It is important to suspend judgment while information is being assembled on each of the hypotheses. It is easy to form impressions about a hypothesis on the basis of very little information, but hard to change an impression once it has taken root. If you find yourself thinking you already know the answer, ask yourself what would cause you to change your mind; then look for that information.
Try to develop alternative hypotheses in order to determine if some alternative--when given a fair chance--might not be as compelling as your own preconceived view. Systematic development of an alternative hypothesis usually increases the perceived likelihood of that hypothesis. "A willingness to play with material from different angles and in the context of unpopular as well as popular hypotheses is an essential ingredient of a good detective, whether the end is the solution of a crime or an intelligence estimate."154
Do not be misled by the fact that so much evidence supports your preconceived idea of which is the most likely hypothesis. That same evidence may be consistent with several different hypotheses. Focus on developing arguments against each hypothesis rather than trying to confirm hypotheses. In other words, pay particular attention to evidence or assumptions that suggest one or more hypotheses are less likely than the others.
Recognize that your conclusions may be driven by assumptions that determine how you interpret the evidence rather than by the evidence itself. Especially critical are assumptions about what is in another country's national interest and how things are usually done in that country. Assumptions are fine as long as they are made explicit in your analysis and you analyze the sensitivity of your conclusions to those assumptions. Ask yourself, would different assumptions lead to a different interpretation of the evidence and different conclusions?
Consider using the matrix format discussed in Chapter 8, "Analysis of Competing Hypotheses," to keep track of the evidence and how it relates to the various hypotheses.
Guard against the various cognitive biases. Especially dangerous are those biases that occur when you lack sufficient understanding of how a situation appears from another country's point of view. Do not fill gaps in your knowledge by assuming that the other side is likely to act in a certain way because that is how the US Government would act, or other Americans would act, under similar circumstances.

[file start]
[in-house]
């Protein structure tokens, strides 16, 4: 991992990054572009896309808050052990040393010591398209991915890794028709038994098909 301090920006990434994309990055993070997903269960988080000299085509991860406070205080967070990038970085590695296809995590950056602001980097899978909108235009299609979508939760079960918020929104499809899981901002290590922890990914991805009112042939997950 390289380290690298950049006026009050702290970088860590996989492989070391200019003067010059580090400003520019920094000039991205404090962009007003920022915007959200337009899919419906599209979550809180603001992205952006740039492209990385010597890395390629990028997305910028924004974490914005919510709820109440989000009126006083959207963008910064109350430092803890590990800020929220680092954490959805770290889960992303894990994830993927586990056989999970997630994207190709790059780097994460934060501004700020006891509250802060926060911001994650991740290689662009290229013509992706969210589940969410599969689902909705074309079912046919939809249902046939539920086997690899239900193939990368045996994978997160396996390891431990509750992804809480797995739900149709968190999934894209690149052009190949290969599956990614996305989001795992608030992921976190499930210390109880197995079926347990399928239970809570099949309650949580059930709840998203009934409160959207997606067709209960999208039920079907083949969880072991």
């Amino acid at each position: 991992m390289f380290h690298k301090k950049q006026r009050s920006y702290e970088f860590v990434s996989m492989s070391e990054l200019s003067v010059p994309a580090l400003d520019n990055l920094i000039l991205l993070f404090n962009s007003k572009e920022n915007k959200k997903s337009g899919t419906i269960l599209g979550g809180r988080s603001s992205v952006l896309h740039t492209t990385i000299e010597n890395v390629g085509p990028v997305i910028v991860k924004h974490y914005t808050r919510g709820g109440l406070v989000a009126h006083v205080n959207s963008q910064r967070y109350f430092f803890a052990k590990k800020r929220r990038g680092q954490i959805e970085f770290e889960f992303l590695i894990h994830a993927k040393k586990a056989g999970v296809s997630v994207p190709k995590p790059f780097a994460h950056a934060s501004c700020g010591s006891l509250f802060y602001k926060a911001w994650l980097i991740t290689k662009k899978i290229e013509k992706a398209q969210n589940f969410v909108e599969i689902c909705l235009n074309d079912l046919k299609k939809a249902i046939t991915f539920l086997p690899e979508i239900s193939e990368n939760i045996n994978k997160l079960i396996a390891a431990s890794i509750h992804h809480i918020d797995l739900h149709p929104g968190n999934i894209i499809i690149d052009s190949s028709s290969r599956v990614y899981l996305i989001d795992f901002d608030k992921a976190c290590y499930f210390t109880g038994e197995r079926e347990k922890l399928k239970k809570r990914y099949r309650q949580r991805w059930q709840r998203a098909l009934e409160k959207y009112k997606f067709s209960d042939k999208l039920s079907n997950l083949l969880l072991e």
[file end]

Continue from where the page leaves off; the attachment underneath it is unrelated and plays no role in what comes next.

Recognize that the US perception of another country's national interest and decisionmaking processes often differs from how that country perceives its own interests and how decisions are actually made in that country. In 1989-90, for example, many analysts of Middle Eastern affairs clearly assumed that Iraq would demobilize part of its armed forces after the lengthy Iran-Iraq war so as to help rehabilitate the Iraqi economy. They also believed Baghdad would see that attacking a neighboring Arab country would not be in Iraq's best interest. We now know they were wrong.
When making a judgment about what another country is likely to do, invest whatever time and effort are needed to consult with whichever experts have the best understanding of what that country's government is actually thinking and how the decision is likely to be made.
Do not assume that every foreign government action is based on a rational decision in pursuit of identified goals. Recognize that government actions are sometimes best explained as a product of bargaining among semi-independent bureaucratic entities, following standard operating procedures under inappropriate circumstances, unintended consequences, failure to follow orders, confusion, accident, or coincidence.
Selecting the Most Likely Hypothesis
Proceed by trying to reject hypotheses rather than confirm them. The most likely hypothesis is usually the one with the least evidence against it, not the one with the most evidence for it.
In presenting your conclusions, note all the reasonable hypotheses that were considered. Cite the arguments and evidence supporting your judgment, but also justify briefly why other alternatives were rejected or considered less likely. To avoid ambiguity, insert an odds ratio or probability range in parentheses after expressions of uncertainty in key judgments.